In this blog post we’ll see the answer for some of the most common queries about this extremely popular and diffused instrument.
1. WHEN WAS IT INVENTED?
What are the origins of the piano?
The inventor was Bartolomeo Cristofori, living in Padua (Italy), that wasn’t satisfied with the sound of the harpsichord (the “ancestor” of the piano) and in particular didn’t like the dynamics and the amount of control that a player could obtain using that instrument.
After some research and thanks to his knowledge of the harpsichord internal mechanisms and his craftman skills he then developed the ” un cimbalo di cipresso di piano e forte” (“a keyboard made in cypress with the soft and loud”), that was then shortened in “pianoforte”, “fortepiano” and finally “piano”.
The date of the first one isn’t known, but from an inventory of the palace of the Medici family, a noble family that was in power in his city, we know that there was one of those registered in the 1700.
Knowing that, we can also answer to the common question “did piano exist in medieval times” with a firm “NO”.
2. WHERE DID IT ORIGINATE?
The “place of birth” of this instrument was Padua, as said in the previous section.
3. IS IT A STRING OR A PERCUSSION INSTRUMENT?
In fact, given that the sound originates from strings being hit by the internal hammer mechanism, it is considered a Cordophone (like the Harp and the Lyre) by the Hornbostel-Sachs instruments classification system (born in order to categorize the musical instruments using their particular characteristics).
Beyond that, though, the pianoforte is also considered a percussion instrument, because of the hammers hitting strings.
In fact, today it is considered to be both a string and a percussion musical instrument.
4. ARE THE KEYS MADE OF IVORY?
Not today, because this material was switched with plastic in order to preserve the populations of elephants that were critically endangered by the use of the ivory.
The instrument was, for a fairly long time, made using ivory for the white keys and ebony for the black ones, but this (as well as a lot of other use cases of these 2 materials, though) was causing a critical problem with the population of the elephants and the Diospyros trees (where it can be taken the woods commonly called ebony).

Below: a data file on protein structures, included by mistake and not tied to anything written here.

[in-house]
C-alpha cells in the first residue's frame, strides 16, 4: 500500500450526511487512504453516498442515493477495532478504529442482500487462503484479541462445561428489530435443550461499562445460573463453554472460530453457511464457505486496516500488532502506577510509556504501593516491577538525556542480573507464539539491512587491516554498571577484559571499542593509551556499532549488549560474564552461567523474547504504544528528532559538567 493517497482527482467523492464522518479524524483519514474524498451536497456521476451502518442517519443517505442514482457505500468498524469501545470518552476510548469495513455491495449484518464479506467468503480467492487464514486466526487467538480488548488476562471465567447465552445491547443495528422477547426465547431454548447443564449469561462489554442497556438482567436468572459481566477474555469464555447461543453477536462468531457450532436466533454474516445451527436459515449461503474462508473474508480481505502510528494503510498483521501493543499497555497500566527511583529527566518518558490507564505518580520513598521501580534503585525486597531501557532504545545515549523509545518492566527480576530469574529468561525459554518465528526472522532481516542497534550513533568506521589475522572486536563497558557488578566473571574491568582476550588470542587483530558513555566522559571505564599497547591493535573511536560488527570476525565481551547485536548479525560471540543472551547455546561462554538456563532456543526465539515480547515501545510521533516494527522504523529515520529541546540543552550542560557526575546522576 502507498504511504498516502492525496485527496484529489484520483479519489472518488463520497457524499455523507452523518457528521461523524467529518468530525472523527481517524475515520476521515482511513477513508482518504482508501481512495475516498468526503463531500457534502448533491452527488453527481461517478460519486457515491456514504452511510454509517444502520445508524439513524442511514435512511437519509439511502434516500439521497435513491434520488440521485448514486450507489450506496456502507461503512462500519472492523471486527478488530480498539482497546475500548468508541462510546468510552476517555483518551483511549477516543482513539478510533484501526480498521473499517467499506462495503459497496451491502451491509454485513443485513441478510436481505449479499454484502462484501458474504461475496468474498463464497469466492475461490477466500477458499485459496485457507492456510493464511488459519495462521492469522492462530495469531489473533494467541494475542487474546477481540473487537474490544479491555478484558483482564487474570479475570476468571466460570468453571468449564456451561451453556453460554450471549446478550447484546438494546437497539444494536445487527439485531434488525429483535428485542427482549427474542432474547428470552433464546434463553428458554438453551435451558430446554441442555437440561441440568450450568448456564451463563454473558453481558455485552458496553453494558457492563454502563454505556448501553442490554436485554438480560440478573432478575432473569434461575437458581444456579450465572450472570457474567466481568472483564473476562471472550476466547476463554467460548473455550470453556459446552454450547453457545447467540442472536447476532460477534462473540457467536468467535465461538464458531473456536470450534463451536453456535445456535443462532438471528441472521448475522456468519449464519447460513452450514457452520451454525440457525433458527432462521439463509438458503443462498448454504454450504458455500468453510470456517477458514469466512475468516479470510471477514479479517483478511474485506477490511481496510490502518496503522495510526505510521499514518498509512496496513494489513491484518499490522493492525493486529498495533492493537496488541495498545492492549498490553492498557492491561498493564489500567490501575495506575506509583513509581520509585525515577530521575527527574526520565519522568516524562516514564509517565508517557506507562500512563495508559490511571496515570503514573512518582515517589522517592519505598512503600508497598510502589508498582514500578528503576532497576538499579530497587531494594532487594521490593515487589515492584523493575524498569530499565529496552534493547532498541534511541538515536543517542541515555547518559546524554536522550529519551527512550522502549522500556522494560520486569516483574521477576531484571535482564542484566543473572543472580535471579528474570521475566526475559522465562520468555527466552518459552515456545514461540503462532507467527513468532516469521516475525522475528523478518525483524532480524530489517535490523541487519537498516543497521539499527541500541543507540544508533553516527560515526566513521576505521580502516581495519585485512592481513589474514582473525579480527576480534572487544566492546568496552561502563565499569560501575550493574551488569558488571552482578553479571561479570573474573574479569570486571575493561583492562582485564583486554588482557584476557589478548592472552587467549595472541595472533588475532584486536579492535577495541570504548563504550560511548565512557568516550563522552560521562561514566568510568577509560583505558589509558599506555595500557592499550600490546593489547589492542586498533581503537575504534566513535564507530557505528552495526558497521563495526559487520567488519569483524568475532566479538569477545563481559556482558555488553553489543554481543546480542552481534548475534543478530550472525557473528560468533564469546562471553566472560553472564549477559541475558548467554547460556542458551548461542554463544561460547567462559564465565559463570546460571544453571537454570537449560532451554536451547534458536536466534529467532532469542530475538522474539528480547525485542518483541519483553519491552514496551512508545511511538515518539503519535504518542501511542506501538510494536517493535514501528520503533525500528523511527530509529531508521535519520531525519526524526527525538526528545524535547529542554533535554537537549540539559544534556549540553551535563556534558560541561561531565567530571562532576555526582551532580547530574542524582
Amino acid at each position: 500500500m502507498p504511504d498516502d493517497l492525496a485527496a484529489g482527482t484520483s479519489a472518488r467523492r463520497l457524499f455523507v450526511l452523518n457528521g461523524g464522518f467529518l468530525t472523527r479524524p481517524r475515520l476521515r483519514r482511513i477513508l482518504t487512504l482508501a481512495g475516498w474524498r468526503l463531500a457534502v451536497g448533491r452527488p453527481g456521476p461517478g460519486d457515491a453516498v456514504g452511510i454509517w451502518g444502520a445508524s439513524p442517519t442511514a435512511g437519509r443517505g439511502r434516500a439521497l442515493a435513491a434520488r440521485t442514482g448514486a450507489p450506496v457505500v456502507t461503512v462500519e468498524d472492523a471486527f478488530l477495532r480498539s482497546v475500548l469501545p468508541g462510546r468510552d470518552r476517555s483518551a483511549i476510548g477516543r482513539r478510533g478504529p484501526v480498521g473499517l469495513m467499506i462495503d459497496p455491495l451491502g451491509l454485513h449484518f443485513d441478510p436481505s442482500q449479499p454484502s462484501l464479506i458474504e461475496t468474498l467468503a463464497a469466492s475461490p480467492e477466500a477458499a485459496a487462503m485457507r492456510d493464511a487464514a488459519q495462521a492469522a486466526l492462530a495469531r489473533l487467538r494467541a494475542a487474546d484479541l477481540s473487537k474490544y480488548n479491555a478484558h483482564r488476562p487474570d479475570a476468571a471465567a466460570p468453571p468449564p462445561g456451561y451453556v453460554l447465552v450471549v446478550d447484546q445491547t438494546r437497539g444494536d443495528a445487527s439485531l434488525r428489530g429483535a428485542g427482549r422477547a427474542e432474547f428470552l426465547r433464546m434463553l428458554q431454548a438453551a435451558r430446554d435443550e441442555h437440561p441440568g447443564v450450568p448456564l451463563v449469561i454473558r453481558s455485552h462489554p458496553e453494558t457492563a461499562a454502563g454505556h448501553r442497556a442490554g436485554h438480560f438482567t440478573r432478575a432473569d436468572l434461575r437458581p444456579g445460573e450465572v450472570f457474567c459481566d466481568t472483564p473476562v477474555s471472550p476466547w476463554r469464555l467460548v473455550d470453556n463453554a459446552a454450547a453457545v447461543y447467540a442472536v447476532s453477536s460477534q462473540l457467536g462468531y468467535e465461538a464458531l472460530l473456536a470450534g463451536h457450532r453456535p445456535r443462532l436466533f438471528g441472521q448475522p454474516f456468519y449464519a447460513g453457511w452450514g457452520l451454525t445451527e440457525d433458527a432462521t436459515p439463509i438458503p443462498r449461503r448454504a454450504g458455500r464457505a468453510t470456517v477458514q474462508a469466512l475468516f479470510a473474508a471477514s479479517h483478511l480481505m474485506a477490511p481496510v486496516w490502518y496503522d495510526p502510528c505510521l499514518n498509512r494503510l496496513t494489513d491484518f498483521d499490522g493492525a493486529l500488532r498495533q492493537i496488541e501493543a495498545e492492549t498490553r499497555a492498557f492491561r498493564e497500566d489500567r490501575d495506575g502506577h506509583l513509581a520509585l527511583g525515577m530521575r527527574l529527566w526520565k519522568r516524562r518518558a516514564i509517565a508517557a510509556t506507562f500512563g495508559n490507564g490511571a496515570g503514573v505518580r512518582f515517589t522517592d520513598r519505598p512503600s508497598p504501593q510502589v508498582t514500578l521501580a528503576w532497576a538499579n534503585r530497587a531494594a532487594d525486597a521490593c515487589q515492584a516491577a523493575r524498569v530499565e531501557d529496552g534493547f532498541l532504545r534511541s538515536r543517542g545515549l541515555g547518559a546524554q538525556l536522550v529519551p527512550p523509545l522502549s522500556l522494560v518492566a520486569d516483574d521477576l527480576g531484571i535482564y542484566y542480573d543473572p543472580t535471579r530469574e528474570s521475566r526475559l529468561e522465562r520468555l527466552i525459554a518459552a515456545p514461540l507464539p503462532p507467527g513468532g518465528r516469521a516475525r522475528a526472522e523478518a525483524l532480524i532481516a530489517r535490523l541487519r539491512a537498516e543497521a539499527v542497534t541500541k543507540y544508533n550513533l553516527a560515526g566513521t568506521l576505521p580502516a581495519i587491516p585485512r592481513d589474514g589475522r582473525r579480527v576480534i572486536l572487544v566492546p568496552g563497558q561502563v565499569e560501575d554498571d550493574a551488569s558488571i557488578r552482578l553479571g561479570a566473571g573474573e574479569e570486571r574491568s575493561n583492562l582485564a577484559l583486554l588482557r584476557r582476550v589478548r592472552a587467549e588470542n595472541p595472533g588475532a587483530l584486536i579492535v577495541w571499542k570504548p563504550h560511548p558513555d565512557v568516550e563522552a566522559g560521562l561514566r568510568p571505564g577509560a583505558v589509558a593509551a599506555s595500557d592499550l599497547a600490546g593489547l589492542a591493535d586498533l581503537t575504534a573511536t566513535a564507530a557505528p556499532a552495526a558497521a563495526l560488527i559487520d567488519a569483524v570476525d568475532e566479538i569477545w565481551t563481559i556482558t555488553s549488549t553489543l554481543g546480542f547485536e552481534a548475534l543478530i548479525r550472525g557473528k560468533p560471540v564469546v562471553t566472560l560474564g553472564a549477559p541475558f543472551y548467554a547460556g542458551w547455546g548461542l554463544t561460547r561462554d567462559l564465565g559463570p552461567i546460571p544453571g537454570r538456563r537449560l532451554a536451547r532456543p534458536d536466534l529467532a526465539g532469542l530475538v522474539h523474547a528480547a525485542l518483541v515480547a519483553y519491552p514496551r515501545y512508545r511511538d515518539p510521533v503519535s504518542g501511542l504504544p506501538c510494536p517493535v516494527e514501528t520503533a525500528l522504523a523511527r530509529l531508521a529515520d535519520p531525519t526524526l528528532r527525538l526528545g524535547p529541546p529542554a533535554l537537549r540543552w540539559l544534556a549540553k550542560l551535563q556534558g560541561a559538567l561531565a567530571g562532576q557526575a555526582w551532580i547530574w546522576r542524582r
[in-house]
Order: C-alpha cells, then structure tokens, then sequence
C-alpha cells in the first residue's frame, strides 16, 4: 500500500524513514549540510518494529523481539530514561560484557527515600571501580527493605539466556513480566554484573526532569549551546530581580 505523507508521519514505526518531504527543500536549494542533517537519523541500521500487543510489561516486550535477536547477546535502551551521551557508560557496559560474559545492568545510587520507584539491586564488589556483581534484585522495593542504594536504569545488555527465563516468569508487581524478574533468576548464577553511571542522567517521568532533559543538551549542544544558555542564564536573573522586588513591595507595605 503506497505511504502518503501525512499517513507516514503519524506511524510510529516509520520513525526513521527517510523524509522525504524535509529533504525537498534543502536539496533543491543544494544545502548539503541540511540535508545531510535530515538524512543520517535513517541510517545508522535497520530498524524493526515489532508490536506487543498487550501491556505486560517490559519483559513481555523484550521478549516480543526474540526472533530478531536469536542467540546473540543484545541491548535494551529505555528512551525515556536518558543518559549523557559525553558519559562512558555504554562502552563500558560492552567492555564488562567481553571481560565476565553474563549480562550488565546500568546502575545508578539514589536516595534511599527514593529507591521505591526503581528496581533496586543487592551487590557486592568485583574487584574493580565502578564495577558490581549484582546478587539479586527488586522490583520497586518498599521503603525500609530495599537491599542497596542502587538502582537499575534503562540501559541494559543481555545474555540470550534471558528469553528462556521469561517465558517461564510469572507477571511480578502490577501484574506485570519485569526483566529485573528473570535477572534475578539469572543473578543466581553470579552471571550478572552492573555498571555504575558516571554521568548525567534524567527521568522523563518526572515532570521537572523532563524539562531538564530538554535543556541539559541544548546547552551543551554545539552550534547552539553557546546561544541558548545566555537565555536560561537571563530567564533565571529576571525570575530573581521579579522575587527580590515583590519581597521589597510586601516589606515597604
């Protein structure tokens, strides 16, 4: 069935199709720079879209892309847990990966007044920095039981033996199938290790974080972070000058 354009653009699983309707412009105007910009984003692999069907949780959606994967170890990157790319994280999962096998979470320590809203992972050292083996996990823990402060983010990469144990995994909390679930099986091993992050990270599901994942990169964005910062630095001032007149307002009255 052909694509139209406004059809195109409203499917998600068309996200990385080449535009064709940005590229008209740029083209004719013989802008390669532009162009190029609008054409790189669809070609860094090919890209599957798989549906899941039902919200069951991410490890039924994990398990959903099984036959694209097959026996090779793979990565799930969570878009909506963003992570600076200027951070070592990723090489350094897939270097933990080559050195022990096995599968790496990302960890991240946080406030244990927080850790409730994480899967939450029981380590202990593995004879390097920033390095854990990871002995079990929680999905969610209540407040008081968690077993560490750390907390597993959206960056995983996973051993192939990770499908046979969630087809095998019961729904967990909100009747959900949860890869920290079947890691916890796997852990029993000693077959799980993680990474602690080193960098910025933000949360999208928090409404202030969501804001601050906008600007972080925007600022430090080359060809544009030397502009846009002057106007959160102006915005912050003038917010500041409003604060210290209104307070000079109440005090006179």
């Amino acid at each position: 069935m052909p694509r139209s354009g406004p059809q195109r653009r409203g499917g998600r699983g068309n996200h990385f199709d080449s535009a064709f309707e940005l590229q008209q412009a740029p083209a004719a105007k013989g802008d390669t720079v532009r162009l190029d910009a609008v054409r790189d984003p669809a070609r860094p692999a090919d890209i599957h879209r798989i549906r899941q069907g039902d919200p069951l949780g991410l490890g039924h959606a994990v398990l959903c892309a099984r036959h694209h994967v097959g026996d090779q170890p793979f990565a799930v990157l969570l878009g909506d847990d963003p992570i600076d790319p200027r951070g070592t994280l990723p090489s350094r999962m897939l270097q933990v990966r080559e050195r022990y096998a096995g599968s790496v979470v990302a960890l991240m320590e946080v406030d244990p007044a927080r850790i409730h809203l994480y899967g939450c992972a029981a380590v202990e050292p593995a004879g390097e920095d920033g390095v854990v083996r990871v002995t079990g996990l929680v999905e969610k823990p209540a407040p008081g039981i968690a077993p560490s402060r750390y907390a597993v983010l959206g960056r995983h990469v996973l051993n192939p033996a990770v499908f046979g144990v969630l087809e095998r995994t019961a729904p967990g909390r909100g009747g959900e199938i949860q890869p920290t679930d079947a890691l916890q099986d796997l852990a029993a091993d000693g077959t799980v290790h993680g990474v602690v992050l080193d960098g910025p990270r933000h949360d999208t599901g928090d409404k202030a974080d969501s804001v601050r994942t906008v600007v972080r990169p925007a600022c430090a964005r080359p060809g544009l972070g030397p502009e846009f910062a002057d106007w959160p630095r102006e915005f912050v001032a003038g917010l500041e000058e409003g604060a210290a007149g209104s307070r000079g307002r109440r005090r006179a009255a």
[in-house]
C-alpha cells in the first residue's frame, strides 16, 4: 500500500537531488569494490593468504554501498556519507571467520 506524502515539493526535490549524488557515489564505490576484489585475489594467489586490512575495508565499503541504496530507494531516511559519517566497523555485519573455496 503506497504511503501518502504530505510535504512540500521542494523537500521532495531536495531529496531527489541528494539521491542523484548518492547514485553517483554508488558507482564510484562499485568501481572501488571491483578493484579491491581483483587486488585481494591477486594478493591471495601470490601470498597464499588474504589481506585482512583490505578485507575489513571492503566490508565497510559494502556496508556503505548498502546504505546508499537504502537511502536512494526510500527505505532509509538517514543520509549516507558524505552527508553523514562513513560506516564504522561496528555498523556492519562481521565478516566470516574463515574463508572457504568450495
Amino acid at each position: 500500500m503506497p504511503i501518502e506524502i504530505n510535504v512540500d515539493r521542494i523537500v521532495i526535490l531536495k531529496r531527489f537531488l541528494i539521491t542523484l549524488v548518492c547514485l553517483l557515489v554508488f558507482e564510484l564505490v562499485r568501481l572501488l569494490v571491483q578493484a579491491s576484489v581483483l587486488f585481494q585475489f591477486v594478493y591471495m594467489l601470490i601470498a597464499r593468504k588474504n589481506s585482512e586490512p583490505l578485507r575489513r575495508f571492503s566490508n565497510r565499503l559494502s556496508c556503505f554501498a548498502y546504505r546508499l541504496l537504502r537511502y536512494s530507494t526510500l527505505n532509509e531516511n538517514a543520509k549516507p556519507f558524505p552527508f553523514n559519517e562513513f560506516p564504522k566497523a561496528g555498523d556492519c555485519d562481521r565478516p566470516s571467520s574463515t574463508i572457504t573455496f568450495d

For environmental reason both of those were heavily protected with laws (the one worldwide law that banned the use of ivory was made in 1989, and for the ebony the use is only heavily limited because is still considered endangered).
5. ARE THOSE INSTRUMENTS IN ORCHESTRAS?
Despite being sometime not considered like instruments that can be in orchestra, they are definitely an instrument that is in A LOT of exhibitions (not only classical concerts).
Having a pianoforte in the orchestra, though, depends on the piece and the songs played, so instead of a violin that is nearly in every orchestra performance, the presence of a piano depends on the composition that is being played and there can be some that doesn’t require this instrument.
6. CAN I TUNE A PIANO BY MYSELF?
Yes… if you have a lot of time to learn and the budget for buying a tuner (optional if you have a great ear), tuning wrench, and rubber wedge muters. Consider that this would require a lot of time and also, given that the instruments strings and mechanisms can be very sensible and need a lot of fine tuning, a lot of trial and error (and if done with bad quality tools it can also damage the istrument).
So, for the majority of people, it can be definitely better to call a professional person that is specialised in piano tuning and just handle the job.
If you’re interested in learning this skill, and if you have a lot of patience and the barely minimum budget for some (at least) decent tools for tuning you can read more and find some more interesting insights in this Music.exchange discussion.
7. ARE CHORDS THE SAME OF GUITAR CHORDS?
Chords are always the same, so the answer is yes: they change only where they are played on the two instruments.
Despite that, though, playing a chord on one doesn’t give exactly the same sound as the same chord played on the other one: that is because the instruments have different sound colors and pitches, so they have to be changed accordingly.
- Differences between pianoforte, keyboard, organ and harpsichord: read here
- Online lessons for everyone (a review of Piano For All): read here
- Best Youtube Channels for pianists: read here
- Where to find music scores for pianists: read here
- Most influential Romantic composers: read here
- Modern composers: read here